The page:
The Proud Pole

Dzień dobry. Nie znamy się i od razu proszę wybaczyć mi otwartość, ale chcę zadać Panu 2 pytania: Czy oprócz tego, co robi pan zawodowo, bierze pan pod uwagę prowadzenie dodatkowej działalności, by mieć dywersyfikację dochodów (branża e-commerce) i czy ewentualnie jeśli temat wyda się panu ciekawy znajdzie pan na niego czas? Szukam ludzi chętnych do współpracy. Nie chcę niczego obiecywać, ale może będzie to coś dla Pana. Pozdrawiam serdecznie 🙂

There is nothing wrong with being proud of your native language. However, sending that kind of message to someone who doesn’t mention Poland or the Polish language in their profile probably isn’t the best idea.

The Freeloading Writer

Dear Mr. Hajek,

I would like to write a series of letters in order to publish them in future.

I would be most grateful if you could help me in editing some long or short imaginary letters or real trip itinerary letters that I might send you sometimes.

Please let me know if you have free time.

Best wishes,



Here is an example:

23 August 2017 an itinerary

It happened that my son and I received officially our Schengen Visas from the Italian embassy to visit Europe for 13 days in August 2017.

I found the situation new as I sensed I am entering a modern world to visit the collection of art of Europe in Rome, the land of Dante and Boccaccio. Arriving at the Isfahan airport at 11:30 pm, they checked us in and we finally went aboard the plane at 2 am. Istanbul was the first destination,then transfer would happen. The schedule was quite a bit different. My son’s seat was far ahead of me and my seat was behind . We asked the flight attendant to put our seats next to each other so as my son could take care of me and he agreed. We were happy to travel by Turkish Airlines. All was good so far. The speed monitor showed 1,000.00 km/h = 621.37 mph . Outside was quite dark except the cities which were shining brightly down like the spots of the pearls that gave me a feeling of void through space. It was like a Genesis dream. Only a gorgeous flight attendant girl was alert and almost all passengers around me were sleeping. 250 passengers were on board as the co_pilot announced.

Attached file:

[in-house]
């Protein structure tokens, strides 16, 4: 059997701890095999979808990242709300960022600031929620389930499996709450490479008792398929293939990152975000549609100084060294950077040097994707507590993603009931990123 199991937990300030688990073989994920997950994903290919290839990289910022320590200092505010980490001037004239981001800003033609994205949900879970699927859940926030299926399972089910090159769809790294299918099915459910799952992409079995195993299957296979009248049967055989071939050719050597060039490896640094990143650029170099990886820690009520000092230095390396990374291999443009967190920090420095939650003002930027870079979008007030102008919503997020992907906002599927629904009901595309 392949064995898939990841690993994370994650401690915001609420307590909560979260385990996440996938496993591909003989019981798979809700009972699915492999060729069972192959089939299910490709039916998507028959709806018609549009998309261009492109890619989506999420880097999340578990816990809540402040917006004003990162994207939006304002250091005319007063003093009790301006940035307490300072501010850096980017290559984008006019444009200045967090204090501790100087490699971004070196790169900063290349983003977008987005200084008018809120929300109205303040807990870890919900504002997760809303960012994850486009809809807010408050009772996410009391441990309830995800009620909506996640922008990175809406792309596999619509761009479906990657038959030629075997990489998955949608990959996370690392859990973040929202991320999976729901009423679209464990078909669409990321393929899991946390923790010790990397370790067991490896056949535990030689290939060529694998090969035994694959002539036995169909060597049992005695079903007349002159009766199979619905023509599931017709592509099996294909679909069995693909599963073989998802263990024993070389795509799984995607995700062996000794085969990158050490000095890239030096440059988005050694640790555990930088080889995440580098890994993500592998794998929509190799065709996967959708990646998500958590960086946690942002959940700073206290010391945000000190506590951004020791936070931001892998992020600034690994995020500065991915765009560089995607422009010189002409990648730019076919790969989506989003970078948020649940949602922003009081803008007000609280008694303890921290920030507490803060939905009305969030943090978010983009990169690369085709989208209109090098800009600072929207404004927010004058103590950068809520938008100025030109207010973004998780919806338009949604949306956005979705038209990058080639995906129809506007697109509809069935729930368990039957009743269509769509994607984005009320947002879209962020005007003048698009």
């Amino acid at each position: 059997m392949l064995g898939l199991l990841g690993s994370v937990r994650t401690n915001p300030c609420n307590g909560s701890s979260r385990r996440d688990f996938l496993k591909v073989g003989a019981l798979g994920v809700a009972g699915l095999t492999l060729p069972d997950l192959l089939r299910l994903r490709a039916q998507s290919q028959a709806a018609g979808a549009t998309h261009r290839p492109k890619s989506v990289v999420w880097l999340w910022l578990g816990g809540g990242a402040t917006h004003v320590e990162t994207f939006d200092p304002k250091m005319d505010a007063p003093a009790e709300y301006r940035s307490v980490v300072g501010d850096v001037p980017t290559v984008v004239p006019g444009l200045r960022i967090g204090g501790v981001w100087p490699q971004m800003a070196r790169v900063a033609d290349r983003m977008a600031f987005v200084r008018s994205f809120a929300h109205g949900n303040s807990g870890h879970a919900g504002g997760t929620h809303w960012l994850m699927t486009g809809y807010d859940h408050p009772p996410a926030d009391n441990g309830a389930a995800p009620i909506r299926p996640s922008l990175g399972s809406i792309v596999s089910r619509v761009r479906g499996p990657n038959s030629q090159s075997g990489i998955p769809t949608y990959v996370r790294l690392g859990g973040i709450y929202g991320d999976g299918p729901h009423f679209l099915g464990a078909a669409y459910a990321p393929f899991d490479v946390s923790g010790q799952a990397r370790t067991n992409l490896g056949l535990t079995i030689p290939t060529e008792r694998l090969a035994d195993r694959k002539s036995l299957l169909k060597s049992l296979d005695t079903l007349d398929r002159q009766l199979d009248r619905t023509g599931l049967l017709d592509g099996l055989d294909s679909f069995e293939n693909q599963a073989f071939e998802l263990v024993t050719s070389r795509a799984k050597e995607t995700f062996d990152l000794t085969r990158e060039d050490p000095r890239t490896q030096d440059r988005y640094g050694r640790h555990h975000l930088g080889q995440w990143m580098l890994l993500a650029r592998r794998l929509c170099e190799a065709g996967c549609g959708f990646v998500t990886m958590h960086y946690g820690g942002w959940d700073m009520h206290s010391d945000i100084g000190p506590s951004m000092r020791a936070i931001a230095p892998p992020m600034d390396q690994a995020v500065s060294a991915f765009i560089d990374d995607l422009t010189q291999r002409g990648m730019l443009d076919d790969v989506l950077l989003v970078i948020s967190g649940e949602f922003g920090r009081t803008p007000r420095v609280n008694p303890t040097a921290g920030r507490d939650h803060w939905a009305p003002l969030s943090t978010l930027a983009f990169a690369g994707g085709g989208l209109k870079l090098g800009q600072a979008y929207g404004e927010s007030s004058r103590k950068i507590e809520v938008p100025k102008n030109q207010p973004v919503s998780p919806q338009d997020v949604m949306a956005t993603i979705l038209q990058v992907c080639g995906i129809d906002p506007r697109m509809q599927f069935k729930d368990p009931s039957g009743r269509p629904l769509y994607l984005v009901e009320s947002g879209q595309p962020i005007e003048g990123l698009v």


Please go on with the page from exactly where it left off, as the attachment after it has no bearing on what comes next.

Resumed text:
To be continued

This is actually a pretty sound business plan. Do you want to publish something without paying for an editor? Just ask random strangers from the internet for free samples!

The Confused One

Dear Ms. Hajek,

Would you please fill out this questionnaire that applies to English language teachers.

I appreciate your contribution alot.

Best regards,



I thought the combination of my first name and profile photo was more than enough to give a clear clue about my gender identity. I was wrong.

Using social media as an English teacher

I try to avoid posting personal stuff on social media. In fact, I have never opened an Instagram account and plan to keep it that way. I’m not a complete Luddite and understand that it’s important to be active online when you are a blogger, so I decided to write this post about my experience with using social networks for professional purposes, particularly in relation to TEFL in Colombia.

Using social media as an English teacher